Pitching coach Al Jackson said it best: "They say there are two kinds of managers. Those that are fired, and those that are going to be fired."
That is the gut reaction of a lifelong baseball man, who responded to manager Frank Robinson's dismissal yesterday with both sadness and resignation.
"He was a great man to work for. He let me go out and do what I do best," said Jackson. "I wish I could have done something more to help him. But this has happened before in the game of baseball and it will again. Things go on."
The Baltimore Orioles' new manager, Johnny Oates, said the staff of Jackson, hitting coach Tom McCraw, bullpen coach Elrod Hendricks and third-base coach Cal Ripken Sr., will be retained.
The only change will involve Curt Motton, who will replace Oates as first-base coach after working pre-game with the outfielders and scouting during games under Robinson.
Jackson and McCraw were Robinson appointments, brought in from the New York Mets organization for their teaching skills.
"I've been with him every time he's been fired [by the Cleveland Indians and San Francisco Giants before this]," said McCraw. "You never get used it. You set goals to bring a title back to Baltimore, where Frank exceled, and you're not able to reach them.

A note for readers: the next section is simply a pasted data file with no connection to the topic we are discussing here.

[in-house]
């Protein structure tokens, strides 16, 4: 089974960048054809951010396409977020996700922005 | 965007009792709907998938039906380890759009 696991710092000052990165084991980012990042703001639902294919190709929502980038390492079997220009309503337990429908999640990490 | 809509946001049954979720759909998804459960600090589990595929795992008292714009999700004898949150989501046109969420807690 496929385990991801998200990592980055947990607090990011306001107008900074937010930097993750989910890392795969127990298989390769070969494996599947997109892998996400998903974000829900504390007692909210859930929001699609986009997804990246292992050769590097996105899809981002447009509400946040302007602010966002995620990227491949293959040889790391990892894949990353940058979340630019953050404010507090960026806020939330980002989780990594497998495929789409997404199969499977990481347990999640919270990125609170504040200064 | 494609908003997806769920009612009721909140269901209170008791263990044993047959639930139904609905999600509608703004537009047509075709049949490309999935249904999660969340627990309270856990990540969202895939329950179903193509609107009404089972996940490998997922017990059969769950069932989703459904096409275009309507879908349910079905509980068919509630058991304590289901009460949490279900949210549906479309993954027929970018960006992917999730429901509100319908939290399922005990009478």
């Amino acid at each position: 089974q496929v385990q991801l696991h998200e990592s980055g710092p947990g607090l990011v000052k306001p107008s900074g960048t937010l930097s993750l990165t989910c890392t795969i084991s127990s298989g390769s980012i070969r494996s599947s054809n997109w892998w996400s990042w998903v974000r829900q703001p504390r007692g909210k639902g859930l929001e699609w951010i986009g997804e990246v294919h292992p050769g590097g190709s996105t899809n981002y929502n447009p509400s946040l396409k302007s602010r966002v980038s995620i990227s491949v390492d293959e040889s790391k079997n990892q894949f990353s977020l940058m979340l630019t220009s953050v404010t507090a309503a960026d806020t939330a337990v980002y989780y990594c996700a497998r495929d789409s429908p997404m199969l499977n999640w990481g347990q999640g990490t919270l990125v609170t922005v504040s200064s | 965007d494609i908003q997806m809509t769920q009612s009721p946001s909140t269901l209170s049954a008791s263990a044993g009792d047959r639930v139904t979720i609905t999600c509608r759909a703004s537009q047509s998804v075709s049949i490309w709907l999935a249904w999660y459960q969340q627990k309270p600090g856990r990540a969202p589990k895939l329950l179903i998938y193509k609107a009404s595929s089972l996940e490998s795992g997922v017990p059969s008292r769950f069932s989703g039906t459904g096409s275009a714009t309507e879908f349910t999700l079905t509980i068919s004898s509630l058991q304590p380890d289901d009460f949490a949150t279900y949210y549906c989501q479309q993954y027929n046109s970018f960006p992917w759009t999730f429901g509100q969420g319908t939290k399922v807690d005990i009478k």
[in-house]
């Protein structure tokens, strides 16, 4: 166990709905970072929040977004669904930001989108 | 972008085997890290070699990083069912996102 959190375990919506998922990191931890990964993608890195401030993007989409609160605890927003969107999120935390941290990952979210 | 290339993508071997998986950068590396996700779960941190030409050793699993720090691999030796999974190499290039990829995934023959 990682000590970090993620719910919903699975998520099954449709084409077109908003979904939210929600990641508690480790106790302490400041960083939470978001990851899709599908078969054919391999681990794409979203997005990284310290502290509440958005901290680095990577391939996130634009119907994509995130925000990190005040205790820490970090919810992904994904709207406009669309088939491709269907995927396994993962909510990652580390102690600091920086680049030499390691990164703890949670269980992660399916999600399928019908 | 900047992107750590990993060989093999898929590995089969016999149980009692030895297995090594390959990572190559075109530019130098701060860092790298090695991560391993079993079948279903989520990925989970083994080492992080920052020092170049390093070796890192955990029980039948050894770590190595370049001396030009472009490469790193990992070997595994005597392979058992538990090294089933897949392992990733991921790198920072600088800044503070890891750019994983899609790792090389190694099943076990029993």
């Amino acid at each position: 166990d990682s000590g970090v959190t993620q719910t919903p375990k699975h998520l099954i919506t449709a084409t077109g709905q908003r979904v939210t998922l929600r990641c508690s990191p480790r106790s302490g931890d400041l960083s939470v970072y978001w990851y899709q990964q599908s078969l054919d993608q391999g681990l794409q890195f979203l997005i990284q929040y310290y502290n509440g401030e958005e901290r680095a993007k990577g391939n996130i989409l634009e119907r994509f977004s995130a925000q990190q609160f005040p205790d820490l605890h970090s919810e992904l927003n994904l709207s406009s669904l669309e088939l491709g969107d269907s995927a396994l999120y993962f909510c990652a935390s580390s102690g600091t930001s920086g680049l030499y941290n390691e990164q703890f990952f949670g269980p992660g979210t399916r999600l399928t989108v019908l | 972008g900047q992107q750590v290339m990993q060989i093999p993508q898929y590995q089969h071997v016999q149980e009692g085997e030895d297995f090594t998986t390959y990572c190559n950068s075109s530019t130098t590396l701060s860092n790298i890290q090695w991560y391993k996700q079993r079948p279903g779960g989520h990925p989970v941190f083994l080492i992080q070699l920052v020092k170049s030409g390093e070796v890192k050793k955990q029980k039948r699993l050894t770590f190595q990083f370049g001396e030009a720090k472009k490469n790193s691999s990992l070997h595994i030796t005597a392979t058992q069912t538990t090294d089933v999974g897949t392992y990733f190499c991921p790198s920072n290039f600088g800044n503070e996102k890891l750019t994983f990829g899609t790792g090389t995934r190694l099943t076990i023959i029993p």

"I feel like I let him down or maybe he'd still have the job. I feel bad because offensively we didn't hold up our end of the deal."
Both coaches said their priorities remain the same -- to get their area of expertise straightened out as quickly as possible.
"My whole concern is to get the pitching staff in order," said Jackson. "I wish the best for Frank. This is tough to deal with, we've still got to turn things around. My job is the same, whether Frank or John is in that seat."
McCraw said: "The goals are the same no matter who's at the helm. Johnny wants us all to finish this out, so we'll patch it up and do the best we can do."
Jackson was not surprised, but McCraw was, somewhat.
"When a team goes this bad, you think about a change," said Jackson. "You know it can happen at any moment."
"I'm kind of surprised," said McCraw. "You know something could happen, but it's never a good feeling when it does."